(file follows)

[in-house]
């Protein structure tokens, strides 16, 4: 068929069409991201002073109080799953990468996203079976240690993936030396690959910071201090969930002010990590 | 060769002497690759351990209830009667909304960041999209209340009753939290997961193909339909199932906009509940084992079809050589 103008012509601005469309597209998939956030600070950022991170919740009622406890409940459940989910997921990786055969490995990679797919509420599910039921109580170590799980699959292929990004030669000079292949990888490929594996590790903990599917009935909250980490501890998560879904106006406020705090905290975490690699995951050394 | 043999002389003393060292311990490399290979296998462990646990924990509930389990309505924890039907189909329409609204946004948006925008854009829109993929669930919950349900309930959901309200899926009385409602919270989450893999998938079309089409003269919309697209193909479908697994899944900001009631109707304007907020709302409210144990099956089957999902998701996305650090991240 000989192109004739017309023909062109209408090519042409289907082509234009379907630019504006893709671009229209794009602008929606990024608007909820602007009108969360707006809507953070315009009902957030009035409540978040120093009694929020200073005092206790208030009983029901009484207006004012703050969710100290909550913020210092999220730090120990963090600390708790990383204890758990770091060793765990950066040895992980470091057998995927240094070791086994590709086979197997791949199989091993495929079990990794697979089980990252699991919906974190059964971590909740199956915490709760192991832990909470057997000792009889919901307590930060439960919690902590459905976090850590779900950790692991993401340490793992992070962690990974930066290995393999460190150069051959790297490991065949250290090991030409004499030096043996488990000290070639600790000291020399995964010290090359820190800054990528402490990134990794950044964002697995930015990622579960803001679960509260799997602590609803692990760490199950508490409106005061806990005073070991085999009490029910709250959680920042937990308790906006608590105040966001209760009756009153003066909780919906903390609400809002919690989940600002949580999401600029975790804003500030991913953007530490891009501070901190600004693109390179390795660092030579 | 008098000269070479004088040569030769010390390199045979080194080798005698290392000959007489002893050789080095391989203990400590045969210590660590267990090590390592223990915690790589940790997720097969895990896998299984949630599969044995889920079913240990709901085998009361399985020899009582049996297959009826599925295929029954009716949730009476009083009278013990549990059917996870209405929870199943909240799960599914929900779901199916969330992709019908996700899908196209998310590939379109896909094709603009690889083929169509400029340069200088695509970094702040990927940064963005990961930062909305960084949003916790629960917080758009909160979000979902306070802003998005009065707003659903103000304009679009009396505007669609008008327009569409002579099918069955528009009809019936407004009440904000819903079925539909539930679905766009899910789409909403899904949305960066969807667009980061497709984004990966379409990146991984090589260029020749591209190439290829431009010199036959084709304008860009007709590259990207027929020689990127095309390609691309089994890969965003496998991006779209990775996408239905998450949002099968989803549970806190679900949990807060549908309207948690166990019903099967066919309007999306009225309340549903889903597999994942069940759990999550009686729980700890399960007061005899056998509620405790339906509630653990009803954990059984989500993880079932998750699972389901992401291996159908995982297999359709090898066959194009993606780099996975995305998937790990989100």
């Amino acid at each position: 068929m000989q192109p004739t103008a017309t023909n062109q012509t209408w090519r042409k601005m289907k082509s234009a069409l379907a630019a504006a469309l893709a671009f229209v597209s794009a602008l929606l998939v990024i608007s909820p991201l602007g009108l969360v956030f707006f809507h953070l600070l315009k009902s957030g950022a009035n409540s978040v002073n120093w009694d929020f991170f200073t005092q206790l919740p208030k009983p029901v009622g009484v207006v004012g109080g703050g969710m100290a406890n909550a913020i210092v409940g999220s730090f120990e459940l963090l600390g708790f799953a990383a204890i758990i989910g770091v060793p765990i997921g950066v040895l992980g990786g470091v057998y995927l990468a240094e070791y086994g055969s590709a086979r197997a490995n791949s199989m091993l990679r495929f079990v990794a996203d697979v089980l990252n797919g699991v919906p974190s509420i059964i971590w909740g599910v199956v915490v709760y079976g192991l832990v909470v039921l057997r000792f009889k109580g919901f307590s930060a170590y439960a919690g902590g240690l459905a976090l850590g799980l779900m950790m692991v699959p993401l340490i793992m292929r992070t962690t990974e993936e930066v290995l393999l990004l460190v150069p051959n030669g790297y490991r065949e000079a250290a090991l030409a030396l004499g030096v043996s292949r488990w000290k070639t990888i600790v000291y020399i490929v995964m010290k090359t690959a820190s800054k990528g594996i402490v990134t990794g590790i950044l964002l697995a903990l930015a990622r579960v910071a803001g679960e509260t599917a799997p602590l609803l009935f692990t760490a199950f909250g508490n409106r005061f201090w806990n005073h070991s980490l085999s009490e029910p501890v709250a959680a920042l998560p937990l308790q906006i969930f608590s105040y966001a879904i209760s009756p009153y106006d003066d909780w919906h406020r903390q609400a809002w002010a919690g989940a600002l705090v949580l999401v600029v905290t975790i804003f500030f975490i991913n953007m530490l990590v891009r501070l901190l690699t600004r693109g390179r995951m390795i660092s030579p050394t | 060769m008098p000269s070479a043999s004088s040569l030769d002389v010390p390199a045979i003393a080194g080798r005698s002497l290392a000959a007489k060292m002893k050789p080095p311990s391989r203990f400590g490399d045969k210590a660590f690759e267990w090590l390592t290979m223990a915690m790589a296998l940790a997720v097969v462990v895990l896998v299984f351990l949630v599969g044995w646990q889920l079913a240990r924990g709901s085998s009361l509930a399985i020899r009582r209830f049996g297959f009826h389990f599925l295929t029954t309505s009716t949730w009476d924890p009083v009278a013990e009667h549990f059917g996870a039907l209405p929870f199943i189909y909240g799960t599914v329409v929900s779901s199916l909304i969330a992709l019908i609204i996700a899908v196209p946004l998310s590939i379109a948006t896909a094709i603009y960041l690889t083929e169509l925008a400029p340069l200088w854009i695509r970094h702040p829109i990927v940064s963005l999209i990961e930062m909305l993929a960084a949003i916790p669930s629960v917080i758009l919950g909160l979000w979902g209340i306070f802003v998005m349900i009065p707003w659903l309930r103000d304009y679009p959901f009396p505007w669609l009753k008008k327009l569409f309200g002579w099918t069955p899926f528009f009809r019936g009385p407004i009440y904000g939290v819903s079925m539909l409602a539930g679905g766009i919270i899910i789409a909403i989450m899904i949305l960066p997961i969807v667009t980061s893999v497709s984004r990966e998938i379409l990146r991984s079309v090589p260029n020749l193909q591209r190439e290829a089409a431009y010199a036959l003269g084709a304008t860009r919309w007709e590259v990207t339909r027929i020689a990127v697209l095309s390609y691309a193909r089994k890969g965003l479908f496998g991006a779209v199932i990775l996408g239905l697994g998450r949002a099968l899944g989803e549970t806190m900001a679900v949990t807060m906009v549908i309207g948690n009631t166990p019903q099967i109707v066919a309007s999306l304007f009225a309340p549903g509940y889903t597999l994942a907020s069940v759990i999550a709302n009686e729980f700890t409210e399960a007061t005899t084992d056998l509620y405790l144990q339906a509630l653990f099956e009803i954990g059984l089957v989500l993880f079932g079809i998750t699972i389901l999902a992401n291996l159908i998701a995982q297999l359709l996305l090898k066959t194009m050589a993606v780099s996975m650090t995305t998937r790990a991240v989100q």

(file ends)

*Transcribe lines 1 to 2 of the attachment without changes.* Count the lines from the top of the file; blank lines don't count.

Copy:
[in-house]
């Protein structure tokens, strides 16, 4: 068929069409991201002073109080799953990468996203079976240690993936030396690959910071201090969930002010990590 | 060769002497690759351990209830009667909304960041999209209340009753939290997961193909339909199932906009509940084992079809050589 103008012509601005469309597209998939956030600070950022991170919740009622406890409940459940989910997921990786055969490995990679797919509420599910039921109580170590799980699959292929990004030669000079292949990888490929594996590790903990599917009935909250980490501890998560879904106006406020705090905290975490690699995951050394 | 043999002389003393060292311990490399290979296998462990646990924990509930389990309505924890039907189909329409609204946004948006925008854009829109993929669930919950349900309930959901309200899926009385409602919270989450893999998938079309089409003269919309697209193909479908697994899944900001009631109707304007907020709302409210144990099956089957999902998701996305650090991240 000989192109004739017309023909062109209408090519042409289907082509234009379907630019504006893709671009229209794009602008929606990024608007909820602007009108969360707006809507953070315009009902957030009035409540978040120093009694929020200073005092206790208030009983029901009484207006004012703050969710100290909550913020210092999220730090120990963090600390708790990383204890758990770091060793765990950066040895992980470091057998995927240094070791086994590709086979197997791949199989091993495929079990990794697979089980990252699991919906974190059964971590909740199956915490709760192991832990909470057997000792009889919901307590930060439960919690902590459905976090850590779900950790692991993401340490793992992070962690990974930066290995393999460190150069051959790297490991065949250290090991030409004499030096043996488990000290070639600790000291020399995964010290090359820190800054990528402490990134990794950044964002697995930015990622579960803001679960509260799997602590609803692990760490199950508490409106005061806990005073070991085999009490029910709250959680920042937990308790906006608590105040966001209760009756009153003066909780919906903390609400809002919690989940600002949580999401600029975790804003500030991913953007530490891009501070901190600004693109390179390795660092030579 | 008098000269070479004088040569030769010390390199045979080194080798005698290392000959007489002893050789080095391989203990400590045969210590660590267990090590390592223990915690790589940790997720097969895990896998299984949630599969044995889920079913240990709901085998009361399985020899009582049996297959009826599925295929029954009716949730009476009083009278013990549990059917996870209405929870199943909240799960599914929900779901199916969330992709019908996700899908196209998310590939379109896909094709603009690889083929169509400029340069200088695509970094702040990927940064963005990961930062909305960084949003916790629960917080758009909160979000979902306070802003998005009065707003659903103000304009679009009396505007669609008008327009569409002579099918069955528009009809019936407004009440904000819903079925539909539930679905766009899910789409909403899904949305960066969807667009980061497709984004990966379409990146991984090589260029020749591209190439290829431009010199036959084709304008860009007709590259990207027929020689990127095309390609691309089994890969965003496998991006779209990775996408239905998450949002099968989803549970806190679900949990807060549908309207948690166990019903099967066919309007999306009225309340549903889903597999994942069940759990999550009686729980700890399960007061005899056998509620405790339906509630653990009803954990059984989500993880079932998750699972389901992401291996159908995982297999359709090898066959194009993606780099996975995305998937790990989100």